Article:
Saturday, January 28, 2012

Stephen King's 11/22/63

I hadn't read a Stephen King book for years, maybe even twenty. I received his latest novel 11/22/63 as a gift. It's very long, about 850 pages, and absorbing. Its central theme is the quest of a man to save John F. Kennedy. He has a way of going back in time to late 1958 (and only that time, though he can do it over and over, resetting each trip) and he embarks on a complicated plan to kill Lee Harvey Oswald.

At first I was afraid it would be a version of Back to the Future. There's a little of that--he makes money by betting on sports--but it's minimal. The main character knows he is creating a butterfly effect, but despite warnings from the person who first found the time portal, he starts getting close to people and changing things. He also find that the past doesn't want to be changed so roadblocks keep popping up at him. The changes he does cause--with good intentions--don't tend to have good effects. He falls in love and that screws things up even more.

I won't spoil anything, but his quest to follow Oswald in Fort Worth and Dallas is a great story, including an effort to make sure he is acting alone before trying to kill him (after all, murdering him would be useless if someone else was trying to kill JFK).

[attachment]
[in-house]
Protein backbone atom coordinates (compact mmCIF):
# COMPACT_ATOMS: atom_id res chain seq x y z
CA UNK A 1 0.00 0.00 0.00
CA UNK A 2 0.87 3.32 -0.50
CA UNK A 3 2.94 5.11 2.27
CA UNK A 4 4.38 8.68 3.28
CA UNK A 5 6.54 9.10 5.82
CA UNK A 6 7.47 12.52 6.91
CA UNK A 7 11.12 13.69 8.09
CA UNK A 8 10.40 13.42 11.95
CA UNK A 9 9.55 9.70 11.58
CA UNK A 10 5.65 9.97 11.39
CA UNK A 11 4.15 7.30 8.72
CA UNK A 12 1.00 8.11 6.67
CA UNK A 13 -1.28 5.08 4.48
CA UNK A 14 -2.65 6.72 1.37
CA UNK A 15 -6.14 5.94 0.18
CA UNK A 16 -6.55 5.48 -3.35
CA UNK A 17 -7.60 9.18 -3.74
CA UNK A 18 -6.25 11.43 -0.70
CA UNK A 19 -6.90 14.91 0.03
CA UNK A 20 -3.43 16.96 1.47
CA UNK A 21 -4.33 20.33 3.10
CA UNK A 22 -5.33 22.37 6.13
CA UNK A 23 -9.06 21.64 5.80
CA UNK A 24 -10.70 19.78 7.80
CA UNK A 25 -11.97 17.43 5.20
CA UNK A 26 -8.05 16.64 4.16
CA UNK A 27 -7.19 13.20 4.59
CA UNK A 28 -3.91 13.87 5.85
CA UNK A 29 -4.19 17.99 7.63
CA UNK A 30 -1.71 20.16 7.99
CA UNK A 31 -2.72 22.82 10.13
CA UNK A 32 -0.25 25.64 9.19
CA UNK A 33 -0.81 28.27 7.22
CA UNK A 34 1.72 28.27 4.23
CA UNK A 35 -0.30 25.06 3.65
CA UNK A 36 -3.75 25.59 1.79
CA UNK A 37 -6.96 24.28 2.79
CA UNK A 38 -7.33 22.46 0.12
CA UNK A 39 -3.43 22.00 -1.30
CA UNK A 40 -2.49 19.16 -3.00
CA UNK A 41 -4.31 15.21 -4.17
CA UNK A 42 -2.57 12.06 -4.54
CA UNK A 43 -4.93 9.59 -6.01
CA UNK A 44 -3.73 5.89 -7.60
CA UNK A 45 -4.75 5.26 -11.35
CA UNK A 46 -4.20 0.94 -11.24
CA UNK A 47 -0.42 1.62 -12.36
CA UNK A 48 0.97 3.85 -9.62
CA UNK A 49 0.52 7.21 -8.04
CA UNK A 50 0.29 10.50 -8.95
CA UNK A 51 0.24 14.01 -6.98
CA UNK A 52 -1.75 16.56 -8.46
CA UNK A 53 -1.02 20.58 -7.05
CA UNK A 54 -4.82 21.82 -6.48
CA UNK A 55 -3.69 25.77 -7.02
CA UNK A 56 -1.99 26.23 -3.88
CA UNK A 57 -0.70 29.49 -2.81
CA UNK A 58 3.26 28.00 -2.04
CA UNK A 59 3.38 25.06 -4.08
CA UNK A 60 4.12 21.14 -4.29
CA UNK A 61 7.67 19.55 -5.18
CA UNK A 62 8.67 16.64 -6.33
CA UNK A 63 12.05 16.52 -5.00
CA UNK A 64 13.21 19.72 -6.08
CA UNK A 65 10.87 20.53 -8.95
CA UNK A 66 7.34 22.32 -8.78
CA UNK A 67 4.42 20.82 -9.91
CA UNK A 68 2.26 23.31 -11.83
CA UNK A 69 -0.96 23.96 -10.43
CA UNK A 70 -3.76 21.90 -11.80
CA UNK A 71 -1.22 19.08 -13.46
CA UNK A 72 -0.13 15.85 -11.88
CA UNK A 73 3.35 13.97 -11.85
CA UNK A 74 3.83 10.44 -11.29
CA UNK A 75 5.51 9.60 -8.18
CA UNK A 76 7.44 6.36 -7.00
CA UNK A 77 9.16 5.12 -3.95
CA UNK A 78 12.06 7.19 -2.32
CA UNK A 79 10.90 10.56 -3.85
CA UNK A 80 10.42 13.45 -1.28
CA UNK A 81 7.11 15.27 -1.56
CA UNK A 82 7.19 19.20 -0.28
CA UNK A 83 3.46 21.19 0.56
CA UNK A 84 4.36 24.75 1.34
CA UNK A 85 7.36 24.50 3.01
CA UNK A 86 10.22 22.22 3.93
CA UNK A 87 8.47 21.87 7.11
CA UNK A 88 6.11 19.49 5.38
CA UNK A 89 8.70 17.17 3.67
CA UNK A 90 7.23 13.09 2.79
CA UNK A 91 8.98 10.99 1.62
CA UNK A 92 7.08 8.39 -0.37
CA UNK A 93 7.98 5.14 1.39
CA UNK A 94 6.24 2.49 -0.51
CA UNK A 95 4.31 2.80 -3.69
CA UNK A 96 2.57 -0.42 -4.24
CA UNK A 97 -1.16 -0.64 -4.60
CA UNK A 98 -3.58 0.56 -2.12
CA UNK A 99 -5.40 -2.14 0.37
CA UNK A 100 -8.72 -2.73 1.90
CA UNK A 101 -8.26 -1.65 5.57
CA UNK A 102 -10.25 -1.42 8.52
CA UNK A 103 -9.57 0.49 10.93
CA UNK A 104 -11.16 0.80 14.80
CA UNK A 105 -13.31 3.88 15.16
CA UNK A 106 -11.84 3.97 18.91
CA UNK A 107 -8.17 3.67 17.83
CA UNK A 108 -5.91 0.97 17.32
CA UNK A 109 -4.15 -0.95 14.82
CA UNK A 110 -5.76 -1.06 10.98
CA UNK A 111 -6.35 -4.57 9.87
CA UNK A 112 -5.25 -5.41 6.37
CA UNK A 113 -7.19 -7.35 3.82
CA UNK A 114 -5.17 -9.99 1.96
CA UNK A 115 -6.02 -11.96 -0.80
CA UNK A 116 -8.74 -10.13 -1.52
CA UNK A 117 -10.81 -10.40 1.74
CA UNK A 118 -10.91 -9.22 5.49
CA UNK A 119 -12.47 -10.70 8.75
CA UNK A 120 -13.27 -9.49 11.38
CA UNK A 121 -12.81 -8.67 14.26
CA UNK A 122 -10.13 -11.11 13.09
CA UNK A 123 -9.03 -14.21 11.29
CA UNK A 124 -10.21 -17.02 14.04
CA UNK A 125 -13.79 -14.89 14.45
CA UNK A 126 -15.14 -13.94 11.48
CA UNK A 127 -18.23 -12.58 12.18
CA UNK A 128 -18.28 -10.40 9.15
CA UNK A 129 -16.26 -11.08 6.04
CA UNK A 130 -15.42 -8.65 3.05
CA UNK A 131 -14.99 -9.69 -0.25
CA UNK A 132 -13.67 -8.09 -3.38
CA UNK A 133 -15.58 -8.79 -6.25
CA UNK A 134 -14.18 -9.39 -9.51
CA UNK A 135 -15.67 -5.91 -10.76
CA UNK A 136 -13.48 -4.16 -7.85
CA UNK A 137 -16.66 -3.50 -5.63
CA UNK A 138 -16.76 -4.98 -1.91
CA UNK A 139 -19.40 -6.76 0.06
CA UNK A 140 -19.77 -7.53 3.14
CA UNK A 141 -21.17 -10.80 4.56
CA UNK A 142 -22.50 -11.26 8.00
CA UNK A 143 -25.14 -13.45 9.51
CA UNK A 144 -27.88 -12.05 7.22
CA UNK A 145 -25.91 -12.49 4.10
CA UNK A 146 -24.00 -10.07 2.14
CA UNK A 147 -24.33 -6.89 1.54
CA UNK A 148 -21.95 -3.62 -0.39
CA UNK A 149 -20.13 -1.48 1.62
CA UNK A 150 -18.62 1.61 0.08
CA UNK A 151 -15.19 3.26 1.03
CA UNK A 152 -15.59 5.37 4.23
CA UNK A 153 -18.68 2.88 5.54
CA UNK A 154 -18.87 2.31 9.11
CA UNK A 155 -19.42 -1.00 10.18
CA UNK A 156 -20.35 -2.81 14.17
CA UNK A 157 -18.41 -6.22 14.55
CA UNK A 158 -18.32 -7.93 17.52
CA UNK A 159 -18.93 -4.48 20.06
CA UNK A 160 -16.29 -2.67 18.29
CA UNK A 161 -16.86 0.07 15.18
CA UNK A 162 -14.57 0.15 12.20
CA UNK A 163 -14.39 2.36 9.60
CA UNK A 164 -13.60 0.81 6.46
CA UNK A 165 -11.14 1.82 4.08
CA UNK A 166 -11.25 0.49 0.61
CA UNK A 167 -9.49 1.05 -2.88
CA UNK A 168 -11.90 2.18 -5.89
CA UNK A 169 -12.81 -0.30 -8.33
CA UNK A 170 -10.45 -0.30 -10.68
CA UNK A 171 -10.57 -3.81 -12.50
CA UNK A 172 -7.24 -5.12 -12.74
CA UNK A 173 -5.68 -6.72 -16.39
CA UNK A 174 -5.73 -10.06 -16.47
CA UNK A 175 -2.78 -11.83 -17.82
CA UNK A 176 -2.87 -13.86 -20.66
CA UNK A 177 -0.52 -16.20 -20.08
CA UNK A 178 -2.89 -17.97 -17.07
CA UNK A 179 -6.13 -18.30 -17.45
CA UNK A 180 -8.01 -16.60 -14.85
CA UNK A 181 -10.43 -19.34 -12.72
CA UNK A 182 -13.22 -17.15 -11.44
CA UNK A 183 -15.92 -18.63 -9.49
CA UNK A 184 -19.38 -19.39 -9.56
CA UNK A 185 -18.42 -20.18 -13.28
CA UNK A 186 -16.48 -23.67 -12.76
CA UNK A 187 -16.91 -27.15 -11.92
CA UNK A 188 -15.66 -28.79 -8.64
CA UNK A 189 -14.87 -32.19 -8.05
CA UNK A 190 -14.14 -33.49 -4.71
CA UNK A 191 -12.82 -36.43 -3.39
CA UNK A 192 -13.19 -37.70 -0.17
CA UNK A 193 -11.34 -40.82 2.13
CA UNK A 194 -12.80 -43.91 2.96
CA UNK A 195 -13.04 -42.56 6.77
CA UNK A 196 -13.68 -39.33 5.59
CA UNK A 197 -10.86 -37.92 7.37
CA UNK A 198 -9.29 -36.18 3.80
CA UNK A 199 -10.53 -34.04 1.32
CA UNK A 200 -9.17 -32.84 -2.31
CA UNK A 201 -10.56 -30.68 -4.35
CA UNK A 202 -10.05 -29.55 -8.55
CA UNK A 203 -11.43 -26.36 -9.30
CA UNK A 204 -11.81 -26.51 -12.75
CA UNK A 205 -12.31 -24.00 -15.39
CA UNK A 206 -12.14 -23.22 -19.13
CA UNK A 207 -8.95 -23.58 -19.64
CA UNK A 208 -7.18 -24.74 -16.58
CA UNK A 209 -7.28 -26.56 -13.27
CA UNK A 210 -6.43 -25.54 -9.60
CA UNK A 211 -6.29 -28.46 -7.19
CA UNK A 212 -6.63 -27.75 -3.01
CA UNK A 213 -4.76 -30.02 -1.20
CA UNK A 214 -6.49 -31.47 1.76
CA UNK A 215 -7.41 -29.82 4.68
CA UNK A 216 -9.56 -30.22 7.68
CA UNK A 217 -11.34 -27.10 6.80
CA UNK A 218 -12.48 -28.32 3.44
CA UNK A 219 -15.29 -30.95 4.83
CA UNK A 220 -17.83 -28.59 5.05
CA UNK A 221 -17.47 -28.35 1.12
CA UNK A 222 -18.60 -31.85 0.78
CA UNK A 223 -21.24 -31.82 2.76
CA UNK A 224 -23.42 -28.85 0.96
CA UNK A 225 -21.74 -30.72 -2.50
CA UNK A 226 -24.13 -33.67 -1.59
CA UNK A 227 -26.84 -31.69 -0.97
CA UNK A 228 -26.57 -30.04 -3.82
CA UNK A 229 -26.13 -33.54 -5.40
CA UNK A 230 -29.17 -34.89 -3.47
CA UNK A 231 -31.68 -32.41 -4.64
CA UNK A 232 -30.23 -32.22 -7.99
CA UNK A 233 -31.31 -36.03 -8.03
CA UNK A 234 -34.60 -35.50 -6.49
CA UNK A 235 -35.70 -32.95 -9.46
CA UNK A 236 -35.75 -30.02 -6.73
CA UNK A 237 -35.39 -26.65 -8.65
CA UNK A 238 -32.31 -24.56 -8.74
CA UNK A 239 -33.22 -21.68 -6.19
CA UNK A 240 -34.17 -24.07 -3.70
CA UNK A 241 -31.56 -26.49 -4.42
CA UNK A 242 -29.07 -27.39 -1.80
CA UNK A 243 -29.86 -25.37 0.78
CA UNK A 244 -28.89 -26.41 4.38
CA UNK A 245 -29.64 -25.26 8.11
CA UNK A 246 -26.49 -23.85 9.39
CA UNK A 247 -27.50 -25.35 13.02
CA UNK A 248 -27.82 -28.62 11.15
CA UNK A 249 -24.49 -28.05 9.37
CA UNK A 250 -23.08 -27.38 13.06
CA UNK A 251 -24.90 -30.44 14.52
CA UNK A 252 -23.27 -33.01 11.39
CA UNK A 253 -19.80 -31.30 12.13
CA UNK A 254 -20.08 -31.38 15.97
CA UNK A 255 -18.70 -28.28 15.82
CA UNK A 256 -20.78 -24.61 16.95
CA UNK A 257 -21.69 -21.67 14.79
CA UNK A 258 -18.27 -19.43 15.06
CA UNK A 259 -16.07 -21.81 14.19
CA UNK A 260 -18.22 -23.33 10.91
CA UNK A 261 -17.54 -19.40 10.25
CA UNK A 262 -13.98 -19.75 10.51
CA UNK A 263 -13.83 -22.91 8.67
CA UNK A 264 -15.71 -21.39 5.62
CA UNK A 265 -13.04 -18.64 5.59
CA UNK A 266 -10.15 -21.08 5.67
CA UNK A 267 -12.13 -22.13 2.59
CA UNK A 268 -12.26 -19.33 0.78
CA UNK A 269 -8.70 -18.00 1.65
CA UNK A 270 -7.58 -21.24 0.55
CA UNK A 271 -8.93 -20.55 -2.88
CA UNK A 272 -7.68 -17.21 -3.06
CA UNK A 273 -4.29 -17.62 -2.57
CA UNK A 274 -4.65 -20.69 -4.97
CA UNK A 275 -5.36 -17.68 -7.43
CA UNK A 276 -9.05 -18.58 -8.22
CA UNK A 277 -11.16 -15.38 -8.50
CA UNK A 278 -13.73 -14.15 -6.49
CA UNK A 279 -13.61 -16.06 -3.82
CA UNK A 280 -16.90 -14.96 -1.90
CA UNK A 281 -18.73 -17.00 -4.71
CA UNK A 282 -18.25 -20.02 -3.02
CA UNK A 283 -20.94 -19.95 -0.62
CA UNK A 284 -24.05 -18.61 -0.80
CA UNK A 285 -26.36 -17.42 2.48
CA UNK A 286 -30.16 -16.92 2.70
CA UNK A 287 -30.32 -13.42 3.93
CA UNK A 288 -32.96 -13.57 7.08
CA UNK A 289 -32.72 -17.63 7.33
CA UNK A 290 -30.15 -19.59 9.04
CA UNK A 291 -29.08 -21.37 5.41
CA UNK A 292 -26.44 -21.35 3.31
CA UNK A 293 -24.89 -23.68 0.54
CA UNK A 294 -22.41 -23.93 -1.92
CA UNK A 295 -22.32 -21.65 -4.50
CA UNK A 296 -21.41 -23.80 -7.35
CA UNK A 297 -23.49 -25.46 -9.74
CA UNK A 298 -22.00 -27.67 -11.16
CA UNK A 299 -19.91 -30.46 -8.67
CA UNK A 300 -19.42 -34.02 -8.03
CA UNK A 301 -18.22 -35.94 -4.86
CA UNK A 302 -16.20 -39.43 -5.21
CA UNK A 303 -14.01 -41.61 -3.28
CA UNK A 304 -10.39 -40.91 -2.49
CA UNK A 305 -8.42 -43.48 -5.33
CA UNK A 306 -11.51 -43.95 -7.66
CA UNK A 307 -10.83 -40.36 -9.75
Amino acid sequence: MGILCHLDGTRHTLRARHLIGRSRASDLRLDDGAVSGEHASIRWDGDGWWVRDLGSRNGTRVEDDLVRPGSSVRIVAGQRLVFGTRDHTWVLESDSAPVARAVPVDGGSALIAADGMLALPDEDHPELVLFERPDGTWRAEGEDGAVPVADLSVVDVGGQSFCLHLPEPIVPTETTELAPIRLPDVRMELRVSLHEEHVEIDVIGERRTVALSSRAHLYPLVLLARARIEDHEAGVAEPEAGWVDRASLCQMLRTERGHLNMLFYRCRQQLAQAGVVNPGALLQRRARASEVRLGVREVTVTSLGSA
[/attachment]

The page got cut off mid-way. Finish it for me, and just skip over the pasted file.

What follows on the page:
The book does not wallow in nostalgia, and paints the late 1950s and early 1960s in what seems a realistic light. There is still violence and hatred, and people smoke constantly (I was reminded of this not long ago when I toured an old Air Force One, with ash trays everywhere).

Anytime a book is long, it will get reviews saying it needed editing down. This novel, like George R. R. Martin has put it for his own books, is immersive. King's afterword describes the research that went into making it as historically accurate as possible, while also admitting some creative liberties. You live the world, or really worlds, and people in the book. I found it to be a great ride.

1 comments:

Vicente Duque 5:13 PM  

People that lived through the fifties and sixties will find this novel to be spellbinding.

In any case, this is not an idle reading, because we can learn a lot about the American ( or Texan ) past and customs that are gone.

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